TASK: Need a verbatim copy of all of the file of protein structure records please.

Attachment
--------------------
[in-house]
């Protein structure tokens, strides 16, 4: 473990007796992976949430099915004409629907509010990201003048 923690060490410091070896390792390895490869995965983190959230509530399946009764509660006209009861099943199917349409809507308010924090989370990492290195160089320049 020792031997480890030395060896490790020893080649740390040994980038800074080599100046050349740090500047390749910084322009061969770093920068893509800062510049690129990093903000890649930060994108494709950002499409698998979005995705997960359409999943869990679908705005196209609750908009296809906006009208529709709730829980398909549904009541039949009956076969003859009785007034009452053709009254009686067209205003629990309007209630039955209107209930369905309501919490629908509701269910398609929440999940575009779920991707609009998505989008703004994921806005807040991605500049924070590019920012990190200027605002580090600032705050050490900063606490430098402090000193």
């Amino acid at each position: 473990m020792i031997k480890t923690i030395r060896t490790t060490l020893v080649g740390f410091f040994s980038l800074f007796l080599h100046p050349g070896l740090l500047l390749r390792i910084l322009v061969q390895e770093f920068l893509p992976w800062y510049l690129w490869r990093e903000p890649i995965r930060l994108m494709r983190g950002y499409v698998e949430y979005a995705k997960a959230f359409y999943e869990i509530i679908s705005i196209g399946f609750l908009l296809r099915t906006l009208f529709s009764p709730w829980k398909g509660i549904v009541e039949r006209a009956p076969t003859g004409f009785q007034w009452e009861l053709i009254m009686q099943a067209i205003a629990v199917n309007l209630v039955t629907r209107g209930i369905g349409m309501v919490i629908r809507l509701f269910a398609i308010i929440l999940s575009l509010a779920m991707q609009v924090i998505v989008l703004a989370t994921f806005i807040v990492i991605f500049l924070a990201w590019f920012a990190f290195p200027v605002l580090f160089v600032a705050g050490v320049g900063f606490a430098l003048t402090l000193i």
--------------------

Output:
[in-house]
């Protein structure tokens, strides 16, 4: 473990007796992976949430099915004409629907509010990201003048 923690060490410091070896390792390895490869995965983190959230509530399946009764509660006209009861099943199917349409809507308010924090989370990492290195160089320049 020792031997480890030395060896490790020893080649740390040994980038800074080599100046050349740090500047390749910084322009061969770093920068893509800062510049690129990093903000890649930060994108494709950002499409698998979005995705997960359409999943869990679908705005196209609750908009296809906006009208529709709730829980398909549904009541039949009956076969003859009785007034009452053709009254009686067209205003629990309007209630039955209107209930369905309501919490629908509701269910398609929440999940575009779920991707609009998505989008703004994921806005807040991605500049924070590019920012990190200027605002580090600032705050050490900063606490430098402090000193």
């Amino acid at each position: 473990m020792i031997k480890t923690i030395r060896t490790t060490l020893v080649g740390f410091f040994s980038l800074f007796l080599h100046p050349g070896l740090l500047l390749r390792i910084l322009v061969q390895e770093f920068l893509p992976w800062y510049l690129w490869r990093e903000p890649i995965r930060l994108m494709r983190g950002y499409v698998e949430y979005a995705k997960a959230f359409y999943e869990i509530i679908s705005i196209g399946f609750l908009l296809r099915t906006l009208f529709s009764p709730w829980k398909g509660i549904v009541e039949r006209a009956p076969t003859g004409f009785q007034w009452e009861l053709i009254m009686q099943a067209i205003a629990v199917n309007l209630v039955t629907r209107g209930i369905g349409m309501v919490i629908r809507l509701f269910a398609i308010i929440l999940s575009l509010a779920m991707q609009v924090i998505v989008l703004a989370t994921f806005i807040v990492i991605f500049l924070a990201w590019f920012a990190f290195p200027v605002l580090f160089v600032a705050g050490v320049g900063f606490a430098l003048t402090l000193i």